Another triumph of the game is the successful integration of bullet-time into multiplayer. The way stockpiled slo-mo juice can be locally unleashed on anyone you have your eyes on, until they dive into cover, is really rather clever – and leads to some almighty conflagrations. There are peaks of hilarity in Max Payne 3 multiplayer (it’s certainly the most solid and engaging online game Rockstar has put out) but there’s almost always a lot of legwork to be trodden through. You’ll get to that memorable five-player face off, the wall of flame, two bodies hurling themselves through smashing windows and an impending rocket launcher strike – but there’ll be trudge and depressing insta-kills in the lead up.
The highlight of multiplayer is the semi-narrative automatic pick’n-mix approach of Gang Wars, which sees rival teams face off in different places and under different circumstances. Payne Killer is also rather special, offering the chance to become the uber-character of either Max or Passos and having the rest of the server communally hunt you down.
There are few ‘bursts’ that you can include in your loadout that can match the charms of bullet time (Intuition provides a UAV-style enemy pinpoint on the map, for example, and Paranoia messes with who’s flagged up as a target to your enemies) but overall Max Payne 3 multiplayer is as balanced as it is engaging. It’s unlikely to set the world on fire, but can still bathe you in enough explosive craziness to have you fondly remember it in years to come – just don’t expect it to topple Call of Duty or Battlefield any time soon.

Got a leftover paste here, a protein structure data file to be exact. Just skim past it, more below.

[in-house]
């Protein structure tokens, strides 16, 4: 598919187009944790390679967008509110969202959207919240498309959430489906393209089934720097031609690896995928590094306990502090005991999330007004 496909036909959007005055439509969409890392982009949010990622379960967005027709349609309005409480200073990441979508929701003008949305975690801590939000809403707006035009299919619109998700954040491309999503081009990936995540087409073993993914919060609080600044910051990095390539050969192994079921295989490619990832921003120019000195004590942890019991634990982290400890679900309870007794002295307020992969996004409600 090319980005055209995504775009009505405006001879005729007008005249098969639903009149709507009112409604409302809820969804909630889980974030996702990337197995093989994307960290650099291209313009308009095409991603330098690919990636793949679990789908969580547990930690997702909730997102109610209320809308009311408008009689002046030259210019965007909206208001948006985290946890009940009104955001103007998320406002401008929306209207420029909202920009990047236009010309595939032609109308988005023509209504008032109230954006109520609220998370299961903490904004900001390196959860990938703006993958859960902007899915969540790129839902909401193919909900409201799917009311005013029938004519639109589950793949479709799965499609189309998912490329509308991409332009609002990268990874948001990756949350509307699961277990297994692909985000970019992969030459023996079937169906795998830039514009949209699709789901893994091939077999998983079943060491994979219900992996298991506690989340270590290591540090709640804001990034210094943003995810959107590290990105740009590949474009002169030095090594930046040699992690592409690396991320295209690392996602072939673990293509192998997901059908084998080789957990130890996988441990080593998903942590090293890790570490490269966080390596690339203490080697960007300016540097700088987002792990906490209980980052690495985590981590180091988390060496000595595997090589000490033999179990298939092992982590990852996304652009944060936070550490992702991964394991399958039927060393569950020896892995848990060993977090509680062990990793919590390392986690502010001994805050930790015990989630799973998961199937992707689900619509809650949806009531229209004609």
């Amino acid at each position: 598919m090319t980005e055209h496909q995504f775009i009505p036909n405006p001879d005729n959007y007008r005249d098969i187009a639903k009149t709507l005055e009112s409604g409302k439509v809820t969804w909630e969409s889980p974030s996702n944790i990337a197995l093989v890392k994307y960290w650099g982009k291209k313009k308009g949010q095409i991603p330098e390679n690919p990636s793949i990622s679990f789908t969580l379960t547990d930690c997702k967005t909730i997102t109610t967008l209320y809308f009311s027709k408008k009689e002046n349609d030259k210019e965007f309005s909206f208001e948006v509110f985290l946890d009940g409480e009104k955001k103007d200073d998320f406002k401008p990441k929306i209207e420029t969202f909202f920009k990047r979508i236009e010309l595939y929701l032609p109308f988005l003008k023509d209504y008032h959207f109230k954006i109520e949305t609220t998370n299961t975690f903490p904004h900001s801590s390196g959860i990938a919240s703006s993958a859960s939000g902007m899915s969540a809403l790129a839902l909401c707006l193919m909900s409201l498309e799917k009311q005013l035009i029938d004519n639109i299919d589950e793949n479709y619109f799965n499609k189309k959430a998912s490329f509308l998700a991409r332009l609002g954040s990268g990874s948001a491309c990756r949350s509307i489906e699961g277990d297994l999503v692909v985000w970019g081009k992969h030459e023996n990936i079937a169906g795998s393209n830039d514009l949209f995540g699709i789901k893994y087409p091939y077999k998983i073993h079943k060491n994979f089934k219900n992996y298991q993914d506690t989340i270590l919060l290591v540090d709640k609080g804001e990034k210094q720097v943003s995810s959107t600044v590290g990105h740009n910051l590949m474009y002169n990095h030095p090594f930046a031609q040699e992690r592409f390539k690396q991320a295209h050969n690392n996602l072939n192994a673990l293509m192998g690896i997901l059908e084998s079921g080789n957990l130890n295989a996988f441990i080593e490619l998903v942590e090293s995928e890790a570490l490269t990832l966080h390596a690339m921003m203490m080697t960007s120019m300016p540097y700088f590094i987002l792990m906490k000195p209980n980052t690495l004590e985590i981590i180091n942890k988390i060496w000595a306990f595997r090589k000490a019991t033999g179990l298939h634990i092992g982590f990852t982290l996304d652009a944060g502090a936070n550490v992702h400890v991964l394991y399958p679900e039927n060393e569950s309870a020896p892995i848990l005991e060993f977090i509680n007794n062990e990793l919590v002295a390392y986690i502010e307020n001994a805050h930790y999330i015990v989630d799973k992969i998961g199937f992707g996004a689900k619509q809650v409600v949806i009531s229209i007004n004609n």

So then, Max, how shall we score you? You’re not as good as Max Payne 2: The Fall of Max Payne, not by a long chalk. Then again, you bind fire-and-forget action with a compelling story in various lavish and interesting locations. When you position me on top of something that’s toppling, slow down time and let me pop off a row of headshots, you’re fantastic. When I’ve got one bottle of painkillers left, and it’s used up to give me a last chance shot at my almost-murderer – that’s almost absurdly rewarding.
On the other hand, the smoke and mirrors of the game’s polish, presentation and story only just covers the fact that you’re a one trick slow-mo pony. A pony that wants me dead most of the time, and always reverts me to wielding a pistol after cut-scenes. Which pisses me off.
Max, dearest of all my friends, you’ve got a few issues. I think that much is obvious. You’re still a game, however, that I’d recommend all my friends play. You’re the closest my console has come to making me feel like an action hero, and for that I’d almost certainly buy you yet another drink…
Version Tested: Xbox 360